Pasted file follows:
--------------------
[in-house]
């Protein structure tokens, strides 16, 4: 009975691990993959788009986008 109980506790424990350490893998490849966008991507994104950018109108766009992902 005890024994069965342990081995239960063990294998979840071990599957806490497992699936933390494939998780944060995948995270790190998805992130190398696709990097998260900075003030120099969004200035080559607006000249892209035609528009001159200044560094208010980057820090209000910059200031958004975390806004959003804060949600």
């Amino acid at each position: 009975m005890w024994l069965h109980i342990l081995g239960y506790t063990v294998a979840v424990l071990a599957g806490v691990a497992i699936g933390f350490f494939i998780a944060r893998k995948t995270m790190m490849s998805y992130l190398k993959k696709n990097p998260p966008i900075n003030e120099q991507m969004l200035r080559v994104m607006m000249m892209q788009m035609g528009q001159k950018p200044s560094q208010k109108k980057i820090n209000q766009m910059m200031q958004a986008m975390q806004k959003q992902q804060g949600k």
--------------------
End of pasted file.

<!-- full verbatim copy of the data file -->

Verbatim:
[in-house]
């Protein structure tokens, strides 16, 4: 009975691990993959788009986008 109980506790424990350490893998490849966008991507994104950018109108766009992902 005890024994069965342990081995239960063990294998979840071990599957806490497992699936933390494939998780944060995948995270790190998805992130190398696709990097998260900075003030120099969004200035080559607006000249892209035609528009001159200044560094208010980057820090209000910059200031958004975390806004959003804060949600």
């Amino acid at each position: 009975m005890w024994l069965h109980i342990l081995g239960y506790t063990v294998a979840v424990l071990a599957g806490v691990a497992i699936g933390f350490f494939i998780a944060r893998k995948t995270m790190m490849s998805y992130l190398k993959k696709n990097p998260p966008i900075n003030e120099q991507m969004l200035r080559v994104m607006m000249m892209q788009m035609g528009q001159k950018p200044s560094q208010k109108k980057i820090n209000q766009m910059m200031q958004a986008m975390q806004k959003q992902q804060g949600k």